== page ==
Tanner's "those who make themselves women," 1830

As a boy, in about 1790, Tanner was captured by Indians in Kentucky. Adopting Native customs, he lived most of his life in the Northern woods. He was for some years employed as an interpreter at Sault Ste. Marie; in 1836, he shot and killed James L. Schoolcraft and fled to the wilderness, where he died about 1847. In 1830, Tanner published an autobiographical narrative which was widely read.

Some time in the course of this winter, there came to our lodge one of the sons of the celebrated Ojibbeway chief, called Wesh-ko-bug, (the sweet,) who lived at Leech Lake. This man was one of those who make themselves women, and are called women by the Indians. There are several of this sort among most, if not all the Indian tribes; they are commonly called A-go-kwa, a word which is expressive of their condition. This creature, called Ozaw-wen-dib, (the yellow head,) was now near fifty years old, and had lived with many husbands. I do not know whether she had seen me, or only heard of me, but she soon let me know she had come a long distance to see me, and with the hope of living with me. She often offered herself to me, but not being discouraged with one refusal, she repeated her disgusting advances until I was almost driven from the lodge. Old Net-no-kwa was perfectly well acquainted with her character and only laughed at the embarrassment and shame which I evinced whenever she addressed me. She seemed rather to countenance and encourage the Yellow Head in remaining at our lodge. The latter was expert in the various employments of the women, to which all her time was given. At length, despairing of success in her addresses to me, or being too much pinched by hunger, which was commonly felt in our lodge, she disappeared, and was absent three or four days. I began to hope I should be no more troubled with her, when she came back loaded with dry meat. She stated that she had found the band of Wa-ge-to-rah-gun, and that that chief had sent by her an invitation for us to join him.. . . I was glad enough of this invitation, and started immediately. At the first encampment, as I was doing something by the fire, I heard the A-go-kwa at no great distance in the woods, whistling to call me. Approaching the place, I found she had her eyes on game of some kind, and presently I discovered a moose. I shot him twice in succession, and twice he fell at the report of the gun; but it is probable I shot too high, for at last he escaped. The old woman reproved me severely for this, telling me she feared I should never be a good hunter. But before night the next day, we arrived at Wa-ge-tote's lodge, where we ate as much as we wished. Here also, I found myself relieved from the persecutions of the A-go-kwa, which had become intolerable. Wa-ge-tote, who had two wives, married her. This introduction of a new inmate into the family of Wa-ge-tote, occasioned some laughter, and produced some ludicrous incidents, but was attended with less uneasiness and quarreling than would have been the bringing in of a new wife of the female sex.[1]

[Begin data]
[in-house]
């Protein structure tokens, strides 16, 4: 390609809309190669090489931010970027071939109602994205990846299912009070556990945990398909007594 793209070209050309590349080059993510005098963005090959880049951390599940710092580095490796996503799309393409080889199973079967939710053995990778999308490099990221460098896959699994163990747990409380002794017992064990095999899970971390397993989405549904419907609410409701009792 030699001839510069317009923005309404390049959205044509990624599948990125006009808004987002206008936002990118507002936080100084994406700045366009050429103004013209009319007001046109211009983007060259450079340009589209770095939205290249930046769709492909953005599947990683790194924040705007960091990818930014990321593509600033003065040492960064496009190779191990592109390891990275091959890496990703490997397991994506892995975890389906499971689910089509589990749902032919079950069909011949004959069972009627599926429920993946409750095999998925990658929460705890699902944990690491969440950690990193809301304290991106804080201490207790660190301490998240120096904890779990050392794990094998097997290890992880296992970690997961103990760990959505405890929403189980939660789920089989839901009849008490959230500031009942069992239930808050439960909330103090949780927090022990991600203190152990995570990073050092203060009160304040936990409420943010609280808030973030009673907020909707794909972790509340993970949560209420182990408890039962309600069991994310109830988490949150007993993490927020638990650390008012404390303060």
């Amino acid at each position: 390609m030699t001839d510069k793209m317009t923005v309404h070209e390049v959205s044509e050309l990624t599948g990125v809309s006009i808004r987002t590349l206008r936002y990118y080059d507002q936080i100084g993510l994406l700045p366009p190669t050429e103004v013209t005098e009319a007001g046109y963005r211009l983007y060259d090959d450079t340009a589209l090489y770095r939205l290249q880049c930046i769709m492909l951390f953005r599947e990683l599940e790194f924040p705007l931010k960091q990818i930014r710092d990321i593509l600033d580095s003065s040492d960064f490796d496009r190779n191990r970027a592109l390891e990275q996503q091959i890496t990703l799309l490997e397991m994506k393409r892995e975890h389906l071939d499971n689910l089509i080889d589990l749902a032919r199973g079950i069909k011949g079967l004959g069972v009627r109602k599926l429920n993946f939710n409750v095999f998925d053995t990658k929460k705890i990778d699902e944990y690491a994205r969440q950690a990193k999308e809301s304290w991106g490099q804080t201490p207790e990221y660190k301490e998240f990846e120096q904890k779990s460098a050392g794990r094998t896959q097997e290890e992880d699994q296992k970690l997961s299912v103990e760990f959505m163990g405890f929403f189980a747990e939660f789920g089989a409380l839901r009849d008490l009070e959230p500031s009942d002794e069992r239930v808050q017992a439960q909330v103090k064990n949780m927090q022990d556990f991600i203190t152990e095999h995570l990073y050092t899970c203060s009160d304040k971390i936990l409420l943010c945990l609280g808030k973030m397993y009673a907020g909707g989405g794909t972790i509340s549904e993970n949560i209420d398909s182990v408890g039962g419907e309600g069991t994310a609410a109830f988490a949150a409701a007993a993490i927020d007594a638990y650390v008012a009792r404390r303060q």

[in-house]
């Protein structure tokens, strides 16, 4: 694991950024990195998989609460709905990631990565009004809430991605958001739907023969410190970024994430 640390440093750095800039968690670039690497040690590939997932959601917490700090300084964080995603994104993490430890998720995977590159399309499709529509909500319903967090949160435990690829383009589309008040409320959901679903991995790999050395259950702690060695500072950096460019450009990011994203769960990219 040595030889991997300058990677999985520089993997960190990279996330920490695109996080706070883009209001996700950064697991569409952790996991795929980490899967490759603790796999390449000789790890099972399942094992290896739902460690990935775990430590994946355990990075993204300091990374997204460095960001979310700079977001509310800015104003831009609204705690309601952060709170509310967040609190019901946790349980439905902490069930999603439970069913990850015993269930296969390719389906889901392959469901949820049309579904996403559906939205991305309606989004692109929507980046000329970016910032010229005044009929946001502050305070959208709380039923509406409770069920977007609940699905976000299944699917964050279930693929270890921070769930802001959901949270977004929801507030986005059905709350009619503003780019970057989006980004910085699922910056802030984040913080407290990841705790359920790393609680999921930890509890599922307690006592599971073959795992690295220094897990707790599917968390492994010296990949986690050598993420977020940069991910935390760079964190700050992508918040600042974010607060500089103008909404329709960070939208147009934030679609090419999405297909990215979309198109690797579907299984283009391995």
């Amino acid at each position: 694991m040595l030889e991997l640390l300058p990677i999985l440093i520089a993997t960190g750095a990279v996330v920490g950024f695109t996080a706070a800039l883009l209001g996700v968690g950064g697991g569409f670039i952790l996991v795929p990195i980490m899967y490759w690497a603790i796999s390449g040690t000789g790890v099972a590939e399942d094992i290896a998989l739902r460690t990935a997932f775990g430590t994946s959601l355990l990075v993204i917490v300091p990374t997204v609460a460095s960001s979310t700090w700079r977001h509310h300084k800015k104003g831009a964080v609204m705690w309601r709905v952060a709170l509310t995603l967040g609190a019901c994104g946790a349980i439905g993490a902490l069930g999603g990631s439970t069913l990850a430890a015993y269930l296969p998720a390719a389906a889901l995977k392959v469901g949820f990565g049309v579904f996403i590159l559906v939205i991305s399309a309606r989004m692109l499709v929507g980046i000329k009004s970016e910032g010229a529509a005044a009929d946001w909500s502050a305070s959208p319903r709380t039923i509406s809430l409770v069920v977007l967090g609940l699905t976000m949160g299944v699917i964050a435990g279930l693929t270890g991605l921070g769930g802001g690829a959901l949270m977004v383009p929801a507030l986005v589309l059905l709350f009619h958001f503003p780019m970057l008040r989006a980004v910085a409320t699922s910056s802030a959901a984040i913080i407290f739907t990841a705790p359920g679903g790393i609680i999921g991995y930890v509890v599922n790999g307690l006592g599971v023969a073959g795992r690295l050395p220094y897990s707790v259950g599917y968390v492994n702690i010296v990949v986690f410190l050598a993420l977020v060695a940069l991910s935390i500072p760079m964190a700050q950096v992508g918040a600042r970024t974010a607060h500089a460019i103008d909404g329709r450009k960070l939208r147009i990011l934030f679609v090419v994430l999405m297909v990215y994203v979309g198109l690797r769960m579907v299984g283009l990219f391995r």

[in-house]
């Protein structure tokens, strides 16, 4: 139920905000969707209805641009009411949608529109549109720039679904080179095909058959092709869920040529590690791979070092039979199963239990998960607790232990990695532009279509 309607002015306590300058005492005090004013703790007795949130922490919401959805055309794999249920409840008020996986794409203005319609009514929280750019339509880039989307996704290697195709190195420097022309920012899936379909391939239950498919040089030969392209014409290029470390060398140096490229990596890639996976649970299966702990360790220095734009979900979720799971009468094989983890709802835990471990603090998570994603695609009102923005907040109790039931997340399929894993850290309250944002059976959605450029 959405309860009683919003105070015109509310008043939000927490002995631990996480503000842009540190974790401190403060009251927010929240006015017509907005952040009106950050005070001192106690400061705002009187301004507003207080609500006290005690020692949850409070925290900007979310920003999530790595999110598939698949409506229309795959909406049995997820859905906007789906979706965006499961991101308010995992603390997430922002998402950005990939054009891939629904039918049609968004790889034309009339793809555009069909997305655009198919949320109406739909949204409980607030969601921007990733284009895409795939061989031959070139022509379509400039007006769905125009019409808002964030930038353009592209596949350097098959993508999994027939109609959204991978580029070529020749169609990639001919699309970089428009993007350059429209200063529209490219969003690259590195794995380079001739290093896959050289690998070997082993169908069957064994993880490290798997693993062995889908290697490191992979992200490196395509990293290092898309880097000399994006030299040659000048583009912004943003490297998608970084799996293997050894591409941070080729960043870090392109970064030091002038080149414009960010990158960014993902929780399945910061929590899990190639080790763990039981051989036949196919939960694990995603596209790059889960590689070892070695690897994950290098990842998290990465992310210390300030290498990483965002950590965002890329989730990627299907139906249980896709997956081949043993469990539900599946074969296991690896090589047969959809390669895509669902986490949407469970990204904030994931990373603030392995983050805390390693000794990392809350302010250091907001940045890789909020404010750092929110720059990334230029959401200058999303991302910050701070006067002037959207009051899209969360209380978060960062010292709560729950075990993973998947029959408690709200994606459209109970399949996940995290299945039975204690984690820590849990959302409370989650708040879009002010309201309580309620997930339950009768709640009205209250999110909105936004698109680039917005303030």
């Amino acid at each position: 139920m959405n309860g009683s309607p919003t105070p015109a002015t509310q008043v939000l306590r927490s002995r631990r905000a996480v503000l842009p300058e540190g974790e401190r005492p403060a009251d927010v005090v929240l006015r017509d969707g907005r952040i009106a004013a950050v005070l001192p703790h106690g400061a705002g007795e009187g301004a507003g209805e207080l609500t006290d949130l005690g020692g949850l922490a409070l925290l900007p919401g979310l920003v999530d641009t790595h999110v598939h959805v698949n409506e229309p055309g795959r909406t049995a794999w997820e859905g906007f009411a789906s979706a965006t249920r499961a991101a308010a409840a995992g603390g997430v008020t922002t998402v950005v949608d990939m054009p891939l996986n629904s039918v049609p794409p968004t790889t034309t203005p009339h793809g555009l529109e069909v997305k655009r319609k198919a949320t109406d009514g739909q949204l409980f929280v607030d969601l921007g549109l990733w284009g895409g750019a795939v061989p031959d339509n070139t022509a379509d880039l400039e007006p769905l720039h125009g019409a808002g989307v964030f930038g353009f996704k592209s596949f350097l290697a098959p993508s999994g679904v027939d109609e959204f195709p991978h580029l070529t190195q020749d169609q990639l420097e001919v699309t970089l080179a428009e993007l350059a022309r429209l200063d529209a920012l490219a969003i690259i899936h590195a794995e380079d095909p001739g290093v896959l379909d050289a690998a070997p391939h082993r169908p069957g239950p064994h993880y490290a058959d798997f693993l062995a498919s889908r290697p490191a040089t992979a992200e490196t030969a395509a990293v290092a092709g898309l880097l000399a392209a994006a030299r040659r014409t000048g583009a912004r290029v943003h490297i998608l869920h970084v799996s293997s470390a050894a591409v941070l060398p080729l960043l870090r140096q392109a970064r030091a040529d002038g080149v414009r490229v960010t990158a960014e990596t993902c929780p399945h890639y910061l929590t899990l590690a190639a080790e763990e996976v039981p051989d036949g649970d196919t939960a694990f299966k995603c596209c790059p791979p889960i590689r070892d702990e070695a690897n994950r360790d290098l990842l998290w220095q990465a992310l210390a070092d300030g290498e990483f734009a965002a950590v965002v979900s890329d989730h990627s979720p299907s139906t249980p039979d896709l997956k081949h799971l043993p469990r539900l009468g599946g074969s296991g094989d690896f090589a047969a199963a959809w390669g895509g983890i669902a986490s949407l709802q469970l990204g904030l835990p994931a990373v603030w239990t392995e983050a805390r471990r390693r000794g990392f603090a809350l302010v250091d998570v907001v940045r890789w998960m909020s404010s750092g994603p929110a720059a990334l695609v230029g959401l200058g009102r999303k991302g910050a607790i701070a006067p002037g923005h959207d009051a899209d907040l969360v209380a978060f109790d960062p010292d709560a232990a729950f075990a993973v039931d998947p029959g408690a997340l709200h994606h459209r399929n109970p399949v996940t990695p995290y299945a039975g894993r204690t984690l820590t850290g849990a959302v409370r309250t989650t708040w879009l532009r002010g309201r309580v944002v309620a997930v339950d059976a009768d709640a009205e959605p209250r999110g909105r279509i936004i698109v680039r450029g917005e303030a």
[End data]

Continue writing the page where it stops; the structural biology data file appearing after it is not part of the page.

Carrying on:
Jonathan Ned Katz, Gay American History: Lesbians and Gay Men in the U.S.A. (NY: Crowell, 1976) pg. 300-301.

  1. John Tanner, A Narrative of the Captivity and Adventures of John Tanner, (U.S. Interpreter at the Sault de Saint Marie), During Thirty Years Residence among the Indians ... ed. Edwin James (N.Y.: G. and C. and H. Carvill, 1830), p. 105-06.